On tbe night of 6 November, 1938, plaintiff’s automobile, driven by his nephew, Alvis Beck, at his request and under his direction, and in which he was riding, traveling north on TJ. S. Highway No. 15, from Durham toward Oxford, ran into and collided with the rear end of a trailer truck of defendants, loaded with furniture, and likewise headed north, standing partly on and partly off the paved portion of the highway on the east or right side thereof, at a point in Granville County, North Carolina, about one mile north of Harris’ filling station and three miles south of the town of Creedmoor and near the foot of a slight down grade, resulting in serious personal injury to plaintiff. At the point of collision the paved portion of the highway was eighteen feet wide. The shoulder on the right side there was four or five feet wide. Southward, the highway was slightly upgrade and straight, or practically straight, for two hundred yards to one thousand feet, and northward it curved slightly to the left.

Plaintiff’s evidence tended to show these facts: When the plaintiff’s automobile and defendants’ truck came to rest after the collision they were both partly on and partly off the paved portion of the highway, and on the east or right side standing twefity to thirty feet apart. One tail light, a dim light, was burning. Lights on one side, the clearance lights, were burning. The dim tail light was on the body of the truck, and “two or three were mashed up over there where it was torn up.” There was clearance of ten or twelve feet to the left of the truck according to the testimony of the chief of police when he arrived about thirty minutes after the wreck occurred.

Plaintiff and Alvis Beck were the only witnesses for plaintiff with respect to the operation of plaintiff’s automobile immediately preceding the collision.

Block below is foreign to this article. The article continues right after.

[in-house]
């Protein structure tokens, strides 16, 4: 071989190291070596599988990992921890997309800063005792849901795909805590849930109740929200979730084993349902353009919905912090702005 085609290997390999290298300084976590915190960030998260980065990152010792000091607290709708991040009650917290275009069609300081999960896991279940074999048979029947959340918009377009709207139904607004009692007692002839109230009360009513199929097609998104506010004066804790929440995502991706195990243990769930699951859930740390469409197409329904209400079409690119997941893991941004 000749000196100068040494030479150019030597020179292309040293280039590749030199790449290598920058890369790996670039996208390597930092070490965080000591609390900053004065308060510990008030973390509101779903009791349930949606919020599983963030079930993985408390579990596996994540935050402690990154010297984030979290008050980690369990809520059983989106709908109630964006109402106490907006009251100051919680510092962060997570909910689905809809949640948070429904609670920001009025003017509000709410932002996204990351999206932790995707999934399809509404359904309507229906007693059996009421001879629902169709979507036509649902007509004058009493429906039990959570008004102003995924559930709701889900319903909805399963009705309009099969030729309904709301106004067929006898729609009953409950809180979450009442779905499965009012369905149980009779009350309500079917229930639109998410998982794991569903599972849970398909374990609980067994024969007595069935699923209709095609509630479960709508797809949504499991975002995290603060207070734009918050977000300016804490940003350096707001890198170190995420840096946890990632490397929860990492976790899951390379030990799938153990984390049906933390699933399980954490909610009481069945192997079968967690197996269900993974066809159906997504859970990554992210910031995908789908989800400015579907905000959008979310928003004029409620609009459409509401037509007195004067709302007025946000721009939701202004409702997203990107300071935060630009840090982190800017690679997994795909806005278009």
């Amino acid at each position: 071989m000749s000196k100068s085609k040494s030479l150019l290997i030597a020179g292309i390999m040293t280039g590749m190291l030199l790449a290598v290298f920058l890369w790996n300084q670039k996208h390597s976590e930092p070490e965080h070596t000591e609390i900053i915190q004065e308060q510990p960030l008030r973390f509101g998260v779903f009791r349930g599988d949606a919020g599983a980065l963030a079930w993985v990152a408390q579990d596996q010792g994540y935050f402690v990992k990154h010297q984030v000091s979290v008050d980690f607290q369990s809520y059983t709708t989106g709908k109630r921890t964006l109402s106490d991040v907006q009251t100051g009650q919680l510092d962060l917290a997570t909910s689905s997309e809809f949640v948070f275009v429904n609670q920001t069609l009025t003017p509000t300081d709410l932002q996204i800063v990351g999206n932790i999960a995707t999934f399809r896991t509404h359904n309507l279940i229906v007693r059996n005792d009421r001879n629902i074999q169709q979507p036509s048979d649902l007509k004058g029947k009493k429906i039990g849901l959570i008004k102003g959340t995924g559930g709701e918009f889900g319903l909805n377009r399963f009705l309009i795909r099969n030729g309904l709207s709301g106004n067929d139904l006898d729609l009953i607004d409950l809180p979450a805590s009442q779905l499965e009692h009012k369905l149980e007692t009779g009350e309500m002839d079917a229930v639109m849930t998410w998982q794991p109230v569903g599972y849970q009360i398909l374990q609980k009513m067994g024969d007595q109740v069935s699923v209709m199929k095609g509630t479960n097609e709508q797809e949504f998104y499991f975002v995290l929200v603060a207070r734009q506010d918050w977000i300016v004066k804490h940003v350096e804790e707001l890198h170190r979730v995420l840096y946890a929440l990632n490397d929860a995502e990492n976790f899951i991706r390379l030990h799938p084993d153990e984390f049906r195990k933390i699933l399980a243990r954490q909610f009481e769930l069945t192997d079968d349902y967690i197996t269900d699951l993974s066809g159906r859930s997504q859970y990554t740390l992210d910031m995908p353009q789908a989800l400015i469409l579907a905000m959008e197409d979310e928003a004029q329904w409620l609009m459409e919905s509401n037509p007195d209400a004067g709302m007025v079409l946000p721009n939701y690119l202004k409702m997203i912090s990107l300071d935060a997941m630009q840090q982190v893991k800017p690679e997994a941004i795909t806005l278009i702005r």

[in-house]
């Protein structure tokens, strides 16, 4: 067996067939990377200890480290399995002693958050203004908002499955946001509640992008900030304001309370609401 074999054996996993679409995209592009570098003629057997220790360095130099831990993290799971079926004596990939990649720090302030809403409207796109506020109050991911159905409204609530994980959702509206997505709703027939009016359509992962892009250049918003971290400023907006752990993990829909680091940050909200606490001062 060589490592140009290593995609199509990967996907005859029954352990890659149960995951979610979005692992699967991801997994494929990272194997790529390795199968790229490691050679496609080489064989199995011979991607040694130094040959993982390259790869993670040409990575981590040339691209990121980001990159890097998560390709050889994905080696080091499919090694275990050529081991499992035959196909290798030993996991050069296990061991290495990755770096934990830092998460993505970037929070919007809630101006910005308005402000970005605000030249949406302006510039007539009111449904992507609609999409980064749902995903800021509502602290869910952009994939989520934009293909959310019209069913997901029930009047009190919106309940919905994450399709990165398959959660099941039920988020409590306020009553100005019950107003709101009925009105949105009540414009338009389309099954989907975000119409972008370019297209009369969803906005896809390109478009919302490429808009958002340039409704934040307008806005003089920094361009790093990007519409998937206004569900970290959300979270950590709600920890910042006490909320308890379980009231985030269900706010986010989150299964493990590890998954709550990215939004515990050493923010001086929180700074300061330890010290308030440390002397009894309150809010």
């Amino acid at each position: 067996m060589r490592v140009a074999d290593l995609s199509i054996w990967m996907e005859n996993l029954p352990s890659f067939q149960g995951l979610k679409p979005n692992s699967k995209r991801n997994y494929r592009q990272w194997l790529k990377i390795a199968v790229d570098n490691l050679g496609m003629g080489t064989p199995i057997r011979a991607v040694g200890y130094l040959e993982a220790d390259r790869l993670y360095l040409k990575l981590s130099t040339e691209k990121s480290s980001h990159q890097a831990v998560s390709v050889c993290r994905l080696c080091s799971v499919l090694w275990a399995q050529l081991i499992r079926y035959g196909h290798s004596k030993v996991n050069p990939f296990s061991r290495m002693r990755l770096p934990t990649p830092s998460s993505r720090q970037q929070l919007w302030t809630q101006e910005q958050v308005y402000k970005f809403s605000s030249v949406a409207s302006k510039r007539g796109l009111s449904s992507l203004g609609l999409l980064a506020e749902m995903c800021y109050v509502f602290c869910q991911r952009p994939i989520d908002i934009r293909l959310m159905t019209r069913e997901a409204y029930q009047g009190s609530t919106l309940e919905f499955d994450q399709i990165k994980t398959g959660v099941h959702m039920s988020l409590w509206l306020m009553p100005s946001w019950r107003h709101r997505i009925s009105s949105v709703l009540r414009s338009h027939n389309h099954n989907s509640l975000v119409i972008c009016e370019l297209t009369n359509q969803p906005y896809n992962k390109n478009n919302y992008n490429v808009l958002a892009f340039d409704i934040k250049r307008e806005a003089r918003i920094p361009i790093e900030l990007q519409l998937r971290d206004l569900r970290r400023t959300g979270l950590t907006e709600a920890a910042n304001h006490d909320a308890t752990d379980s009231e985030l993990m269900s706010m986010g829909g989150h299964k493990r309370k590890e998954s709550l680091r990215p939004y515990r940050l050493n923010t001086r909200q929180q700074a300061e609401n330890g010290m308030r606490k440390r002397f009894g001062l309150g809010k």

*108Narratively stated, plaintiff testified: “We were coming down tbe right . . . just over the crest of a hill and was meeting an automobile and when the automobile passed our light flashed on the truck, or I guess it was a truck — -it was a bulky something in the road. That is the last thing I remember. ... At the time I first observed the object . . . there was one light visible on the right side, a little bitty dim red light. ... I detected the light pretty much as soon as I saw the object in the road. I was keeping a lookout along the road in front of me . . .” Then on cross-examination he testified: “. . . I should judge that from where I come over the crest of the hill . . . to where I struck this truck is somewhere around 150 yards. When I come over the crest of the hill and traveling at the rate of forty miles an hour there was nothing in between me and what was there . . . my lights . . . showed as far as from the witness chair to the back end of the courthouse. (Admitted to be 67 feet.) I don’t know how far my lights were showing that night at the rate of forty miles an hour. I imagine it was around fifty feet . . . approximately fifty feet. . . . The brakes were in perfect condition. . . . going forty miles an hour . . . according to my testimony it would take me the full distance of my light beam to come to a stop. At the time I come over the crest of this hill and started down there was an unobstructed view of 150 yards. I looked down the road. I didn’t see anything. I imagine you could see down to the foot of the hill. When I came to the crest I looked as far down as I could see. I continued to look all the way down. . . . The lights of that automobile that I was meeting looked to be reasonably bright. . . . What kept me or the driver from seeing that parked object in the highway was that you can’t see as far down the highway when you are meeting an automobile. The curve beyond where the truck was parked was just a little bit of curve, not very much, bearing a little bit to the left. I know the lights were bright, and I saw the automobile before I hit the truck. ... I do know that I was looking straight ahead to see if anything was in the road. I always do. Alvis seemed to be looking straight ahead. . . . When I finally met this automobile, or passed it, it might have been 14 feet from the truck . . . somewhere around that. I saw one light on the truck, a red light. When I saw that light I said or did nothing. . . . I felt him put on brakes. There was nothing else I could do. . . . When I first saw the truck I would say I was as much as 12 or 14 feet from the truck. Another automobile was coming that kept us from cutting between that 14-foot gap and missing that truck. . . . I admit it took me and my agent somewhere around 50 feet to stop. . . . There was an automobile meeting us and it passed us beyond the truck, and when that passed, another light flashed up and that is the *109last thing I remember. I didn’t see any 14-foot gap. I don’t know wbat kept us from going around it.”